Virginia GOP’s war on moderates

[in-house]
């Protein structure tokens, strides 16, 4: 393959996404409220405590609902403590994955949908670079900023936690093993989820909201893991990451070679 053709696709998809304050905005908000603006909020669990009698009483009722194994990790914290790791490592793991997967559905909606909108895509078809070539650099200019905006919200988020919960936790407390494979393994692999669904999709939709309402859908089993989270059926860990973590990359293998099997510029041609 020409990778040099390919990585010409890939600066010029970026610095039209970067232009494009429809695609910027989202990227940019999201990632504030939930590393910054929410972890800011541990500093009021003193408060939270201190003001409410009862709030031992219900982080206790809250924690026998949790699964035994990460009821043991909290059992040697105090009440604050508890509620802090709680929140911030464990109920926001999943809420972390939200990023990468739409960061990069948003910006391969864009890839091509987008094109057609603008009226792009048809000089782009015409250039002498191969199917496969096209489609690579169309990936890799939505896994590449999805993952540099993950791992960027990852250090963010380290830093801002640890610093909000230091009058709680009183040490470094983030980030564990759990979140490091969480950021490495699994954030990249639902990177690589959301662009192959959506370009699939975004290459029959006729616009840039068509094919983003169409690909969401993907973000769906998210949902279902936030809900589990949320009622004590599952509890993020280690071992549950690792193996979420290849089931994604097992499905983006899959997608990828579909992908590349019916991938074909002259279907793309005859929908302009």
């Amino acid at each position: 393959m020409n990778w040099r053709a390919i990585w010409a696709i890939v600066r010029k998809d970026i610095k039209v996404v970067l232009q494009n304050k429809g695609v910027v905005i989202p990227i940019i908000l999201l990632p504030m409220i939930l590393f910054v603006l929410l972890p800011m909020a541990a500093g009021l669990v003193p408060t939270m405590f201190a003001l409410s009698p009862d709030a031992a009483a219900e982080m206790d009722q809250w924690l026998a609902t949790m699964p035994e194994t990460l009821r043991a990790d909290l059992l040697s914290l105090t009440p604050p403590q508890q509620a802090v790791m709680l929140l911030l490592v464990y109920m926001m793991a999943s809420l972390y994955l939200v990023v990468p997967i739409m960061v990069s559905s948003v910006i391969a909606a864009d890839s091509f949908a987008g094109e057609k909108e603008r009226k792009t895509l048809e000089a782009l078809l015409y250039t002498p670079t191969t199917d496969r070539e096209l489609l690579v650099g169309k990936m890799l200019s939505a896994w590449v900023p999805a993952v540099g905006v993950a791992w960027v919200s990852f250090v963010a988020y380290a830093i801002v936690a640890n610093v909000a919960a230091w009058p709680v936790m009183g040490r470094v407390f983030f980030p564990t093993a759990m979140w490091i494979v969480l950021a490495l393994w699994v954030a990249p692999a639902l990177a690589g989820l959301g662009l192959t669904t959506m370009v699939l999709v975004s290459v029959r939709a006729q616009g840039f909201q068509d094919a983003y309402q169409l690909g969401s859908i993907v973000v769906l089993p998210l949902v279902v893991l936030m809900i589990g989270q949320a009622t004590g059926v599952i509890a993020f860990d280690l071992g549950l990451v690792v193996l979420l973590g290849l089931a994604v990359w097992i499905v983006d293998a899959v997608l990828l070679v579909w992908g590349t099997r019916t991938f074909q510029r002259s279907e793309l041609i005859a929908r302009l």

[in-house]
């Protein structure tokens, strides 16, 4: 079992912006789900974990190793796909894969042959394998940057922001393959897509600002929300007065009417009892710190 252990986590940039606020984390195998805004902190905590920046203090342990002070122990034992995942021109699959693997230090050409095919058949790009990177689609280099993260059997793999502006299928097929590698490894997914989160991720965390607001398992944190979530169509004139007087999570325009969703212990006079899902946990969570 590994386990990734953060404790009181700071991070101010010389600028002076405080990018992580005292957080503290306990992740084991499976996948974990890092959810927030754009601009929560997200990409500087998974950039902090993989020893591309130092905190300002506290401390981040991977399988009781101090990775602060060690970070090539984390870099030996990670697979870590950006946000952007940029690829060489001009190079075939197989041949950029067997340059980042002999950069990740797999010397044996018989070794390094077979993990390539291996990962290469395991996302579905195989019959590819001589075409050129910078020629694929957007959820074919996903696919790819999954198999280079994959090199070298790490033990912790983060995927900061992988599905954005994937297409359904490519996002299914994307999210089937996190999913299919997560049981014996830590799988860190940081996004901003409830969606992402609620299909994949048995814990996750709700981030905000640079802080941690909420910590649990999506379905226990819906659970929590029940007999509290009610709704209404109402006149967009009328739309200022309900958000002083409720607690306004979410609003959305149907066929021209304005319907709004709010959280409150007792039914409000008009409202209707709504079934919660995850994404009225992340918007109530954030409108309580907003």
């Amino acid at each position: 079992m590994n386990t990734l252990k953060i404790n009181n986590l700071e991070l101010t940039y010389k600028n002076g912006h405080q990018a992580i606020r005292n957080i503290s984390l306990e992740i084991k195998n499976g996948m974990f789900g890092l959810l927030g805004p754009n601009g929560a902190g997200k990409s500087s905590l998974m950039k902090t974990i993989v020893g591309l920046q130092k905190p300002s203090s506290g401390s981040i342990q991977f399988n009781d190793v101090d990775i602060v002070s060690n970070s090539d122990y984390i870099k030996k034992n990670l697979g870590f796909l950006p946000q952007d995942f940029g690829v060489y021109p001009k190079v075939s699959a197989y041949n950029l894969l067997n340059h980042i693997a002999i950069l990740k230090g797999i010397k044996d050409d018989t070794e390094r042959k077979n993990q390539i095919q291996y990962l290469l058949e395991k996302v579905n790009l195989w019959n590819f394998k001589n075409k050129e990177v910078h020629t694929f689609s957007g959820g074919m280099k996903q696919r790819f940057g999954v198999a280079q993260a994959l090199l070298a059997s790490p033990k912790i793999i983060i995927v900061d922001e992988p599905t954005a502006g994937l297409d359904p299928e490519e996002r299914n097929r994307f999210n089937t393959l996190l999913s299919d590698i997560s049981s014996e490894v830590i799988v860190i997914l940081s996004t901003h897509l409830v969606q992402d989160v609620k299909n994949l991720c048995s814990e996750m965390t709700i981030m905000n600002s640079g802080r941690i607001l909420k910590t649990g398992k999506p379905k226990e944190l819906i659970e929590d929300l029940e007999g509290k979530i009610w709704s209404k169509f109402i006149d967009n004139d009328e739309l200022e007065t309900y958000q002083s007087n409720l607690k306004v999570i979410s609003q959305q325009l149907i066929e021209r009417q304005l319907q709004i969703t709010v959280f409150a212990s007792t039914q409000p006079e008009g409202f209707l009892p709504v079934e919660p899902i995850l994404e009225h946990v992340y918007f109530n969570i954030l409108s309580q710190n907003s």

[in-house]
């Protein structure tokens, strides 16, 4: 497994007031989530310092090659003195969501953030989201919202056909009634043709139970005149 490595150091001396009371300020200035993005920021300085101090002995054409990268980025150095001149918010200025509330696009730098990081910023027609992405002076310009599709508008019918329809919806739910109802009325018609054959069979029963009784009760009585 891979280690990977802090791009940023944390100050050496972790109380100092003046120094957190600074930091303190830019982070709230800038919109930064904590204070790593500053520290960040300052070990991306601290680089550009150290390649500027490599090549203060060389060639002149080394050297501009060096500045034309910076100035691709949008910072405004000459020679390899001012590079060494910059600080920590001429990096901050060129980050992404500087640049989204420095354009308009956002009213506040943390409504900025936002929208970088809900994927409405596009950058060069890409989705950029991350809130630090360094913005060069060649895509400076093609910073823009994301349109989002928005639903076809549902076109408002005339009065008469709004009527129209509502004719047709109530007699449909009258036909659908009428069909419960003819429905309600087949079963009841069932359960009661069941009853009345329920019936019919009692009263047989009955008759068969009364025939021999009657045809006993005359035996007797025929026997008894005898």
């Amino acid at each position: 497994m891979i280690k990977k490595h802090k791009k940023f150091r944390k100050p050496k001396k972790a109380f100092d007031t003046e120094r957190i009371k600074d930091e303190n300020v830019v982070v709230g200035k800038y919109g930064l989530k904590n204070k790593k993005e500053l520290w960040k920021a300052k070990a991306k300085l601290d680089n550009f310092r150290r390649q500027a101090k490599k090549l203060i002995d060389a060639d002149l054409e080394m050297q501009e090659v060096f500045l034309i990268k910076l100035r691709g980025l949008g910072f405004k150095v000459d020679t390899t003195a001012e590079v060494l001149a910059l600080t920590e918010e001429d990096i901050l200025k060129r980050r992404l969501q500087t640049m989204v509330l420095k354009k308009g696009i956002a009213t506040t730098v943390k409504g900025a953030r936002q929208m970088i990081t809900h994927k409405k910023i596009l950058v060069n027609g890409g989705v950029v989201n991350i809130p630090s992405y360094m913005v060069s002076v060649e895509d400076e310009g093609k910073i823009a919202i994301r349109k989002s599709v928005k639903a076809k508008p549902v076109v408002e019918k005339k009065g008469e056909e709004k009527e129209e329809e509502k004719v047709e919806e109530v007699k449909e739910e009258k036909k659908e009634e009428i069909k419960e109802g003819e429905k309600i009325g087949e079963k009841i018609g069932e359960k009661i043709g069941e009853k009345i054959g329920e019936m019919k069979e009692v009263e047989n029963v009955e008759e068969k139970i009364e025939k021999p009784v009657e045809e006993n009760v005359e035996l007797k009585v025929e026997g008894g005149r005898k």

LAST YEAR, REPUBLICANS in Richmond did their utmost to drive the state’s independent and swing voters into the Democratic column. Witness their mean-spirited, provocative and extremist stances to mandate transvaginal ultrasounds; make voting more difficult for minorities, youths and others who may lack photo IDs; oppose a highly qualified judicial nominee who is gay; loosen the state’s already lax gun laws; and mandate drug testing for welfare recipients.Some of those measures were enacted, some were defeated and others were watered down. All helped brand the GOP as the party of intemperance, alienating moderate voters, particularly in Northern Virginia, which accounted for a third of the state’s ballots. As Gov. Robert F. McDonnell (R) has noted, that region’s overwhelmingly pro-Democratic tilt turned Virginia blue in 2012.Now, as state lawmakers again convene in the capital for a 45-day legislative session, the question is whether Republicans, who control the General Assembly, have learned anything from the election. Early indications are they have not.